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How and Why to Include Word Solving in Intermediate Grades

By Nancy McCoy
 | Jan 16, 2019

pulling-instructional-modelI bought a new car this year. It has many bells and whistles that I am still learning how to use. Before handing me the keys, the car salesman spent time showing me how to use some very basic features, such as my lights, windshield wipers, and turn signals. It was time well spent because it began raining as I drove out of the dealership. Once I had driven my car for a few days, I was ready to begin learning some of the other features, such as its GPS system.

Most readers in intermediate grades have learned some of the basic concepts they need to become a proficient reader. As they read, they practice applying what they know. Just as I needed more help with more sophisticated gadgets that my car provided, struggling intermediate students often need further instruction on how to read longer, multi-syllabic words.

One of the stickiest problems for fluency is the inability to pronounce words quickly and thereby keep understanding the message at the forefront of the reading task. Most beginning readers are able to negotiate the automaticity of word solving in the first years of reading. As texts increase in difficulty, students are confronted with words that are long, have multiple syllables, or that may not be within the child’s vocabulary and, therefore, the context doesn’t help with the pronunciation. Teachers must be aware that this is the phonics issue of all intermediate readers and not only struggling readers.

Every reader, even adults, will be confronted with long and unknown words. Try reading a medical journal sometime and you will understand. Featuring words and how to solve them should be a daily mini-lesson for whole-class instruction. The following two strategies will help all students with pronunciation of longer words and may be incorporated quickly and easily into the daily practice of reading instruction.

Look, listen, say it

Choose a word from any subject within the current area of study. Display the word so it’s visible to all students.

  • Look: Ensure all the students are looking at the word. This is important.
  • Listen: The teacher pronounces the word while children are looking. Moving a pointer or hand across the word left to right may be helpful.
  • Say it: The students then say the word while they are looking at the word.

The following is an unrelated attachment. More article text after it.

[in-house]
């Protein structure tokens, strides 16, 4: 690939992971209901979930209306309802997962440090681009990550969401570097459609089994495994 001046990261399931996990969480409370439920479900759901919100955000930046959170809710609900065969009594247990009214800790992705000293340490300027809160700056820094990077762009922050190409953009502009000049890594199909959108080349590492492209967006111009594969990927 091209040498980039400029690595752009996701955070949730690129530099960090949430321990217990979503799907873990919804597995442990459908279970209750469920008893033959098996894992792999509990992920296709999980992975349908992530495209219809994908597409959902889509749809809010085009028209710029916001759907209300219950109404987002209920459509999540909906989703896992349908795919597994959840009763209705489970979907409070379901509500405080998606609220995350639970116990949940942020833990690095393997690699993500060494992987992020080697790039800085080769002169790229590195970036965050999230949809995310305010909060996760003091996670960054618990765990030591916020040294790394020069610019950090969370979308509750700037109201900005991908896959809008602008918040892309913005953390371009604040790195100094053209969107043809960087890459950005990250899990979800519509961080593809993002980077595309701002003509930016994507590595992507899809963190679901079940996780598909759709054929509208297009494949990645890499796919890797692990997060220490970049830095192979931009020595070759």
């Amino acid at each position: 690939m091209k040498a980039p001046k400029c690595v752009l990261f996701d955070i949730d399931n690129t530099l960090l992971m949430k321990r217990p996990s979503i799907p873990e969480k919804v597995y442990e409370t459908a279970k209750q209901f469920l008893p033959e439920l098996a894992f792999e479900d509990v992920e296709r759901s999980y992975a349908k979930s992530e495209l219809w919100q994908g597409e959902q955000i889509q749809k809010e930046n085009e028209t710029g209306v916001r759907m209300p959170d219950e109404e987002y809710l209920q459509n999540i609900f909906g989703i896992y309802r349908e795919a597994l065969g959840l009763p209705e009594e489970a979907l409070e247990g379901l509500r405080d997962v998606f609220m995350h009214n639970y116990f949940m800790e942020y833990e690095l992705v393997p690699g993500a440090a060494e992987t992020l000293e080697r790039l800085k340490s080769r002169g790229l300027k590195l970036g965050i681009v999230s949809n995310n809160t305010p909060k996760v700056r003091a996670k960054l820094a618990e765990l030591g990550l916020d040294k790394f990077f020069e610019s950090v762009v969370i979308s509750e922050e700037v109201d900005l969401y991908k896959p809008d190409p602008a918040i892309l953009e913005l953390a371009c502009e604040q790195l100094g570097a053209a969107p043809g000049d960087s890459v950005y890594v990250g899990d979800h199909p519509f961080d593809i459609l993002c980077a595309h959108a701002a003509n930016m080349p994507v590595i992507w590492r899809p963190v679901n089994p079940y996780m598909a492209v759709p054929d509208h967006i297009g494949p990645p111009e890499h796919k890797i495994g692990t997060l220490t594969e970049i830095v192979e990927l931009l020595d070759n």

This procedure can be modified in many ways.

  • The word can be pronounced in syllables and then pronounced as a whole word.
  • The syllables in the word can be “tapped.”  (Look, Listen, Say it, Tap it.)
  • The word can be written in syllables and then as a whole word.
  • The word can be written by the students, as in the spelling strategy “Look, Cover, Check.” 
  • The word can be analyzed by looking at its root word, prefixes, and suffixes.
  • The word can further be defined and the meaning talked about.

This simple procedure, when done frequently, will help students learn to pronounce longer words.

Building word families

Another instructional strategy that should be practiced frequently is building word families. This is especially important for intermediate readers and is a link to word meaning when Greek and Latin roots are featured. These word families need to grow organically from what students will be reading. For example, the root equi- appears in many subject areas.

Roots will help build vocabulary across the curriculum. An example using the root spect- would be: spectacles, spectrum, spectator, perspective, inspect. When beginning a list of word families, the root word should be written in a column, so students can see the root and how it appears in each word. Prefixes will spill out on the left and suffixes will spill out on the right. By writing the roots in a column, students can focus on the parts of the word. This will lead students to notice known parts within words and transfer that skill to analyzing new words.

When students and the teacher create these word families together, they become a powerful tool that can be posted on chart paper in the classroom. Students are drawn to things to which they have contributed and can continue to find new words to add.

Don’t neglect teaching the word analysis that all readers need on their way to fluency and understanding. Make featuring long words and how to pronounce them a daily habit. It takes a minute or two out of a day to write a word and practice reading it. You will be giving your students a lifelong skill.

My car?  I have learned how to use many of its features. Not all are automatic for me …yet.

Nancy McCoy has been a fourth, fifth, and sixth-grade classroom teacher, Reading Recovery teacher, literacy professional developer, and curriculum coordinator. She has worked with struggling readers of all ages from whom she always learns more about how to teach reading.

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